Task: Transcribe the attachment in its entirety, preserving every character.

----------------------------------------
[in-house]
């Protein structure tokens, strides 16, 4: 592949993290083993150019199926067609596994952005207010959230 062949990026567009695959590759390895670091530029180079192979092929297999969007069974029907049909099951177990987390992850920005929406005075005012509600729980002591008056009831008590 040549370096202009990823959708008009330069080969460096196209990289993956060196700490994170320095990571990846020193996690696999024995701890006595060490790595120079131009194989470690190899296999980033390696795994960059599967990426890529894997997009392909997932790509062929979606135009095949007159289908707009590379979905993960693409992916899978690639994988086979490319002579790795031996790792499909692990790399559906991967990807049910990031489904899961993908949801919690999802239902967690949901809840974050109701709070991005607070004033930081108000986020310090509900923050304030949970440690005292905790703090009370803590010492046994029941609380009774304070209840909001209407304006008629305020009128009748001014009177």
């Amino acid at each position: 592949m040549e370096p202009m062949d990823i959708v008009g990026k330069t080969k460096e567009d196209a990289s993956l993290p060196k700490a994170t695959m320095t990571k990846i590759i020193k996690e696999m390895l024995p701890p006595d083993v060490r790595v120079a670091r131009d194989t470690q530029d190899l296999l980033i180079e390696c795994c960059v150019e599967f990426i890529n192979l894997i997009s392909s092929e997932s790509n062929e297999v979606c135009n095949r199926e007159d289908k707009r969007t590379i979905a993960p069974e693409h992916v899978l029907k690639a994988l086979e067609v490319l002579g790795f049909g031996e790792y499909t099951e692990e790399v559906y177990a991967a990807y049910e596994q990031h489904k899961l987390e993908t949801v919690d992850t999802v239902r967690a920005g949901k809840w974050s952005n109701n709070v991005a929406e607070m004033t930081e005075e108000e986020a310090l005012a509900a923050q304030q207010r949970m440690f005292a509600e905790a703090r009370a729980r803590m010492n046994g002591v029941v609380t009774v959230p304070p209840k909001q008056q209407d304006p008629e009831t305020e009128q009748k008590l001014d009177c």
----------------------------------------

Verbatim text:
[in-house]
């Protein structure tokens, strides 16, 4: 592949993290083993150019199926067609596994952005207010959230 062949990026567009695959590759390895670091530029180079192979092929297999969007069974029907049909099951177990987390992850920005929406005075005012509600729980002591008056009831008590 040549370096202009990823959708008009330069080969460096196209990289993956060196700490994170320095990571990846020193996690696999024995701890006595060490790595120079131009194989470690190899296999980033390696795994960059599967990426890529894997997009392909997932790509062929979606135009095949007159289908707009590379979905993960693409992916899978690639994988086979490319002579790795031996790792499909692990790399559906991967990807049910990031489904899961993908949801919690999802239902967690949901809840974050109701709070991005607070004033930081108000986020310090509900923050304030949970440690005292905790703090009370803590010492046994029941609380009774304070209840909001209407304006008629305020009128009748001014009177």
């Amino acid at each position: 592949m040549e370096p202009m062949d990823i959708v008009g990026k330069t080969k460096e567009d196209a990289s993956l993290p060196k700490a994170t695959m320095t990571k990846i590759i020193k996690e696999m390895l024995p701890p006595d083993v060490r790595v120079a670091r131009d194989t470690q530029d190899l296999l980033i180079e390696c795994c960059v150019e599967f990426i890529n192979l894997i997009s392909s092929e997932s790509n062929e297999v979606c135009n095949r199926e007159d289908k707009r969007t590379i979905a993960p069974e693409h992916v899978l029907k690639a994988l086979e067609v490319l002579g790795f049909g031996e790792y499909t099951e692990e790399v559906y177990a991967a990807y049910e596994q990031h489904k899961l987390e993908t949801v919690d992850t999802v239902r967690a920005g949901k809840w974050s952005n109701n709070v991005a929406e607070m004033t930081e005075e108000e986020a310090l005012a509900a923050q304030q207010r949970m440690f005292a509600e905790a703090r009370a729980r803590m010492n046994g002591v029941v609380t009774v959230p304070p209840k909001q008056q209407d304006p008629e009831t305020e009128q009748k008590l001014d009177c």